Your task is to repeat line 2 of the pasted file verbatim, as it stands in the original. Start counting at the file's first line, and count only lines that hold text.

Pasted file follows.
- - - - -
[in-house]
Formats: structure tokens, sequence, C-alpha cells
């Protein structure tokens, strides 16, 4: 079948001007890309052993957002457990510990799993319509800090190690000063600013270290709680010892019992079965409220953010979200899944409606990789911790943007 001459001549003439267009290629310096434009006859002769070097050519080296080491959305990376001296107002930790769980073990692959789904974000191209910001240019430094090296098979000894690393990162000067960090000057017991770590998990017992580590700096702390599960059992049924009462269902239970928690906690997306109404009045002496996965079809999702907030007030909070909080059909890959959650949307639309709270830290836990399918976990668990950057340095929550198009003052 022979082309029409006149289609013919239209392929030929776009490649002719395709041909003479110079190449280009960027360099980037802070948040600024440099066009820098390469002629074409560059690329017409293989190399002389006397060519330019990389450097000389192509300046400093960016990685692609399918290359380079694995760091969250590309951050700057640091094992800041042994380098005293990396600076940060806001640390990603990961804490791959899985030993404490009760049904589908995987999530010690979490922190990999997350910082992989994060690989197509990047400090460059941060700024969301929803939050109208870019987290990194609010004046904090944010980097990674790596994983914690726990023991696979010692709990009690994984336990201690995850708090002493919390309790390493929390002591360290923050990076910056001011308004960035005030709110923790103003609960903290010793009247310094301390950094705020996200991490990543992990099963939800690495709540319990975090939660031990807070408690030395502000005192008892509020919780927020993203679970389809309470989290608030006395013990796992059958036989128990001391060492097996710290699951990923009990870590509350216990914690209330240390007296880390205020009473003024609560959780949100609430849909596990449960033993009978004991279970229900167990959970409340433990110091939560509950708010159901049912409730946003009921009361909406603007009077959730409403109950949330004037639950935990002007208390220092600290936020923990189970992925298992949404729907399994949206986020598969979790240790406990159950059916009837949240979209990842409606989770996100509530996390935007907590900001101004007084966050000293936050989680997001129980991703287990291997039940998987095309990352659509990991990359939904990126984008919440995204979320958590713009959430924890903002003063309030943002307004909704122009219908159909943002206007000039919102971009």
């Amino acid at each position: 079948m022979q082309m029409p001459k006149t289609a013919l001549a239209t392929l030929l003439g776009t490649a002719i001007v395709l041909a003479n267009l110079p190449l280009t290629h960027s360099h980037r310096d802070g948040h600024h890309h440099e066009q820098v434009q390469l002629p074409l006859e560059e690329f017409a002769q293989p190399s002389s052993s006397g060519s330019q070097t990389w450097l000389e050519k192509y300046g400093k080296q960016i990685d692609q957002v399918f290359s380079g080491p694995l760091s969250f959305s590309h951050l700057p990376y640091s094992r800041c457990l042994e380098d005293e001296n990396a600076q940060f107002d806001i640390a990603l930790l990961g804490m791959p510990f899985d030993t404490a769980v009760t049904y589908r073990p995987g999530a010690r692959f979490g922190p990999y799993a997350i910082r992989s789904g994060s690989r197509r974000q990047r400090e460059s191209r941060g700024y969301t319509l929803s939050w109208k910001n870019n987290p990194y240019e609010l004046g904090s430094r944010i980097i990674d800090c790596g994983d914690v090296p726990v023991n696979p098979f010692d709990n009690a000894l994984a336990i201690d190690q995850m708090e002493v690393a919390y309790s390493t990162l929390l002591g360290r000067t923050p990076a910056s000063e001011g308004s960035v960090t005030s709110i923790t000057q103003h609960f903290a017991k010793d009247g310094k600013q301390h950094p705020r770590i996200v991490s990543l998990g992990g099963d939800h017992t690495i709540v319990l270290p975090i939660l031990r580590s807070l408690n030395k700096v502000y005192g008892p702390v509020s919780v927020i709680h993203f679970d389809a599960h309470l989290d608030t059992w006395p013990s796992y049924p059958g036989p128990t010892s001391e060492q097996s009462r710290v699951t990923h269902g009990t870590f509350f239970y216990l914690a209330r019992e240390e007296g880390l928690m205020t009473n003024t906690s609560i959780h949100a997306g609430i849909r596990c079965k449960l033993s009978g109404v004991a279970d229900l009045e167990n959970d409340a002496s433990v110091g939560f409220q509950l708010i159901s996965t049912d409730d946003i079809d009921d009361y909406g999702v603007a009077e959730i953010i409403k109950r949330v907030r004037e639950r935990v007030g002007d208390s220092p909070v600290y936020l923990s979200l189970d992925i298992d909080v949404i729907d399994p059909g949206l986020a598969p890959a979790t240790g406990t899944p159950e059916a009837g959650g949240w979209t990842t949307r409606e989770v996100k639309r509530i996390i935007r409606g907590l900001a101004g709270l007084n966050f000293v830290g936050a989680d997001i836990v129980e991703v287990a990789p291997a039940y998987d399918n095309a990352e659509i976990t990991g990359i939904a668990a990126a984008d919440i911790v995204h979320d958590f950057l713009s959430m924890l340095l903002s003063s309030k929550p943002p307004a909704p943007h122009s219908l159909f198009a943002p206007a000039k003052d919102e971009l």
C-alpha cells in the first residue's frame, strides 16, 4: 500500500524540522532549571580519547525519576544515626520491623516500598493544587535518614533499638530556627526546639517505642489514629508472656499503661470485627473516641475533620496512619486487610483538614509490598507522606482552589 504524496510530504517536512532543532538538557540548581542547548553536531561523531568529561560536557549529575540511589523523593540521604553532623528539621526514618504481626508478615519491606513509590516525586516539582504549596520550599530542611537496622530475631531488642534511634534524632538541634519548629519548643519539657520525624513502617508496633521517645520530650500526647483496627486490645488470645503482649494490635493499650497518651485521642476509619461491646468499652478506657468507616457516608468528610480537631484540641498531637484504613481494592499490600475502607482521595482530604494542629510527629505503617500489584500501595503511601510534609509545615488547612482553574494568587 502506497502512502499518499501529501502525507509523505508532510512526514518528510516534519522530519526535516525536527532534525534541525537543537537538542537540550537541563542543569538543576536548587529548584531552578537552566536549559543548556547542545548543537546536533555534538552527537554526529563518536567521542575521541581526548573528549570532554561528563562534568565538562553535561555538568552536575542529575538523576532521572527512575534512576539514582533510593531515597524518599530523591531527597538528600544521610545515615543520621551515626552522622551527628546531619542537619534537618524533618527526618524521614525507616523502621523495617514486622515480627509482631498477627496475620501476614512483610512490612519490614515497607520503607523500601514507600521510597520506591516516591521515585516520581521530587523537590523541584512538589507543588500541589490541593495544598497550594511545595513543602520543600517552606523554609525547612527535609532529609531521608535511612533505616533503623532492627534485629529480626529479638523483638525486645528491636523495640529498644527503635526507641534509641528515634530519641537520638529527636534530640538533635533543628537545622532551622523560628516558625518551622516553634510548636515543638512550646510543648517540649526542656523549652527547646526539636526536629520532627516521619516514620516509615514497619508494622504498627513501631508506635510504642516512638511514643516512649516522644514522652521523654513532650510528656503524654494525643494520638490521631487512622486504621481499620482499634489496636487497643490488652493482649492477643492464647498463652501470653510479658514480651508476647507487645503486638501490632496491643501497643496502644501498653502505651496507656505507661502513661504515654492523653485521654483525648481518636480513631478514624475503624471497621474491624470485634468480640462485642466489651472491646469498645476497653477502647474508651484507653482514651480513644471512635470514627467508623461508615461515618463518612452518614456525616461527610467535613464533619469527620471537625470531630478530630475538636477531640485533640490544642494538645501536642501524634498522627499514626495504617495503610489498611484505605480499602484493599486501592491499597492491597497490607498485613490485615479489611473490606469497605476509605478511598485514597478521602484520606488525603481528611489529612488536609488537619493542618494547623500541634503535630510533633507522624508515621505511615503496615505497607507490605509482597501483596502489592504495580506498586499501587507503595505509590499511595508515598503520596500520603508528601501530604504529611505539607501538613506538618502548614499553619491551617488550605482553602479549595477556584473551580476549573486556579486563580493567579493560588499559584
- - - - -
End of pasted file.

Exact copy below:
Formats: structure tokens, sequence, C-alpha cells